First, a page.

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UVic genome project greenlit for federal funding

A University of Victoria genomic application project was one of five recipients of federal funding announced Monday by Parliamentary Secretary for Science Terry Beech at the UVic-Genome B.C. Proteomics Centre. The $3.
Terry Beech, Parliamentary Secretary for Science and MP for Burnaby North-Seymour, announced federal funding for a project at the University of Victoria.

A University of Victoria genomic application project was one of five recipients of federal funding announced Monday by Parliamentary Secretary for Science Terry Beech at the UVic-Genome B.C. Proteomics Centre.

The $3.3-million project is co-led by its director, UVic professor Dr. Christoph Borchers, and Dr. Gerald Batist, affiliated with Montreal’s McGill University and Jewish General Hospital’s Segal Cancer Centre.

Working with the biopharmaceutical firm AstraZeneca, which has an anti-cancer drug AZD5363 in clinical development, they use antibodies and mass spectometry to look for multiple forms of the Akt protein in a single test.

The hope is “to identify where an anti-cancer drug is effective and where it is not,” Borchers said.

If the research that analyzes the expression and functionality of cancer-related proteins is successful, it could trigger development of a diagnostic test commercialized by Victoria-based partner MRM Proteomics Inc.

“We determine their concentration, activity and what types they are, using a tool that allows us to determine with incredible accuracy the mass and concentration of different proteins,” explained David Schibli, the Proteomics Centre’s associate director, who with lab manager Derek Smith conducted a tour of its labs in Vancouver Island Technology Park.

Beech, the Comox-born, Victoria-raised entrepreneur and philanthropist, was keen to chat with white-coated grad students as they demonstrated how lipid-handling robots can precisely analyze proteins.

“I want to talk to people who are doing the hands-on work,” he said.

Beech, 35, was joined by dignitaries including Dr. Moura Quayle, chair of Genome Canada, the not-for-profit organization that helps develop and apply genomics and genomic-based technologies; Olga Stachova, chief operating officer of Mitacs, its not-for-profit partner that designs and delivers research and training programs; Genome British Columbia CEO Pascal Spothelfer; and Rachel Scarth, UVic’s associate vice-president of research operations.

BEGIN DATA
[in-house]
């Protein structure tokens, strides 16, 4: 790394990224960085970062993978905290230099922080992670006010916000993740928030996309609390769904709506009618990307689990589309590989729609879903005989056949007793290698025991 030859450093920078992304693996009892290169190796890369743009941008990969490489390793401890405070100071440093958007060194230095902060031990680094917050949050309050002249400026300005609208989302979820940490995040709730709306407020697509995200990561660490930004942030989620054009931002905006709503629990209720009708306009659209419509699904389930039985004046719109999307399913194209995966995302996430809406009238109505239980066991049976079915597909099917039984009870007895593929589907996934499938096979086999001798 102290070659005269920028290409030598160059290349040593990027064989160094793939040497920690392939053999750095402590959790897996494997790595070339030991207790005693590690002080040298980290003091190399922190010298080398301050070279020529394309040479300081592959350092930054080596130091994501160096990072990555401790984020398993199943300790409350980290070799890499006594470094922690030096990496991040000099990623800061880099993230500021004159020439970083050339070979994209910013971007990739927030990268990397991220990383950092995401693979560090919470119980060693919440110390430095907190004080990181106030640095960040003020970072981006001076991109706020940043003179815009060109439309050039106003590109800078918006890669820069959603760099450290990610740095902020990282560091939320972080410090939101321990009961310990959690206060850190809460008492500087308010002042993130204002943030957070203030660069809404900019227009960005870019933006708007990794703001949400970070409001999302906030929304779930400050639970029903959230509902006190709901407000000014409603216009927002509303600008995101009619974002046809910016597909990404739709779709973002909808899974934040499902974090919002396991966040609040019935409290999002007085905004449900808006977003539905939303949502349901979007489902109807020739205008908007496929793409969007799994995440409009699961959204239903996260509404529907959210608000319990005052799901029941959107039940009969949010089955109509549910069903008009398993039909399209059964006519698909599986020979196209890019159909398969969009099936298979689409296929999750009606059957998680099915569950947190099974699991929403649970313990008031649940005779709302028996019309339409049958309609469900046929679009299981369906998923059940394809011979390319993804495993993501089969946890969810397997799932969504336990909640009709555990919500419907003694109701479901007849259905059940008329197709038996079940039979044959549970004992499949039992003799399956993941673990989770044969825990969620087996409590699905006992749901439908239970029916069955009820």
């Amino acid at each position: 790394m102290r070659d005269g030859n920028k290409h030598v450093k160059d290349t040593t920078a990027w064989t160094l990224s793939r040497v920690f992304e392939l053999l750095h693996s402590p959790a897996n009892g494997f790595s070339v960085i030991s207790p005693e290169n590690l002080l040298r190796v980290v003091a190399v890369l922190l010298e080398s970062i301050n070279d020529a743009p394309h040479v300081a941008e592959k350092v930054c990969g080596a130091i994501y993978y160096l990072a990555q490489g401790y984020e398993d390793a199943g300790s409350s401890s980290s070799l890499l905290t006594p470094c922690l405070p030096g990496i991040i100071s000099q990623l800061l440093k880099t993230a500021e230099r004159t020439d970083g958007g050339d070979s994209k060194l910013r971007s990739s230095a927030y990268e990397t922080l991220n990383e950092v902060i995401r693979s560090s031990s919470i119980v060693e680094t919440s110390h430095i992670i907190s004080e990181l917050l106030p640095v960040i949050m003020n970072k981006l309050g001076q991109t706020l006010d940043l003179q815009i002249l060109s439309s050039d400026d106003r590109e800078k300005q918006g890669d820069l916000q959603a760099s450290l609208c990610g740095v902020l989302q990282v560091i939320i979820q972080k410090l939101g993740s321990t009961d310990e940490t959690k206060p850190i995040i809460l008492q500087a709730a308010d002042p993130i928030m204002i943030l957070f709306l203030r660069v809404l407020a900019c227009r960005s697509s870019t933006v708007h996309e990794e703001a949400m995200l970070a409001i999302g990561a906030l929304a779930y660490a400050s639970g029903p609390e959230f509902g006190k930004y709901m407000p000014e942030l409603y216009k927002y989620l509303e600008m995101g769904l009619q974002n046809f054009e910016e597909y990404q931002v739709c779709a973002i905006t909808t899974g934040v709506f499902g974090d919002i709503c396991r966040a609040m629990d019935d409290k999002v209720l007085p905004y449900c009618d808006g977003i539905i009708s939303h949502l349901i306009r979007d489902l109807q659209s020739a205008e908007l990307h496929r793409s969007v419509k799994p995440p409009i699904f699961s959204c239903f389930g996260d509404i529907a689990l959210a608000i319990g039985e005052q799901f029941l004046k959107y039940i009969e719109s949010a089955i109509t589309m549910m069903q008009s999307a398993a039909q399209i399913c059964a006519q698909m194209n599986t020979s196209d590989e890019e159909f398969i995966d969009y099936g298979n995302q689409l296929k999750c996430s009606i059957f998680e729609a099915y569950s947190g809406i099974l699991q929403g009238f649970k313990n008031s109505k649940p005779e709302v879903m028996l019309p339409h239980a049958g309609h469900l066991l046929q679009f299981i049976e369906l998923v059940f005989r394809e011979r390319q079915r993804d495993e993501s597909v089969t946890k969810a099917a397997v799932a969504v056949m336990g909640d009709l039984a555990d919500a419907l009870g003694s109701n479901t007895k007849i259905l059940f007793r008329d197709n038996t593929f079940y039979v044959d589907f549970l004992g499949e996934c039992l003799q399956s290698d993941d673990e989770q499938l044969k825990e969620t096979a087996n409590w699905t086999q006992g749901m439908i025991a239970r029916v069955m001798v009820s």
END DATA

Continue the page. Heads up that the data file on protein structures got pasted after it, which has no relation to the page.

“I want to find out how they feel about things that are going on, where they think the opportunities are,” said Beech, Burnaby North Seymour MP, who attended school at Rockheights, Arbutus and Mount Douglas.

Beech, who was B.C.’s youngest elected official when he became a Nanaimo city councillor in 1999, said returning to Victoria for Monday’s announcement was additionally meaningful.

“My mother still lives here and coming back to Victoria is always fantastic for me,” said Beech, who also has a twin brother who lived here and a sister in Nanaimo.

“We’ve got a really interesting opportunity here, and we need to spend every minute we have making sure we do what we can, not just to benefit Canadians today, but future generations,” he said.

“I didn’t run for office so I could worry for just the next four years. I’m worried about the next 50 years, the next 100 years. So being in science where we’re dealing with problems in that timeline is very fulfilling for me.”

Other recipients of a total of $5.3 million provided through Genome Canada’s Genomic Applications Partnership Program included University of Calgary’s Dr. Casey Hubert, who is working with the Nova Scotia Department of Energy to “de-risk” offshore oil and gas exploration using genomic innovation; and University of Laval’s Dr. Charles Goulet, who is using variations in aroma-related genes to develop tastier tomatoes.

University of Toronto’s Dr. Elizabeth Edwards received funding for research into the use of specific microbes to accelerate biodegradation rates that would enable less expensive cleanups of contaminated industrial sites; as did Dr. Xiao-Yan Wen from Toronto’s St. Michael’s Hospital, for development of drugs that could prevent a form of brain hemorrage responsible for 10 per cent of all strokes.

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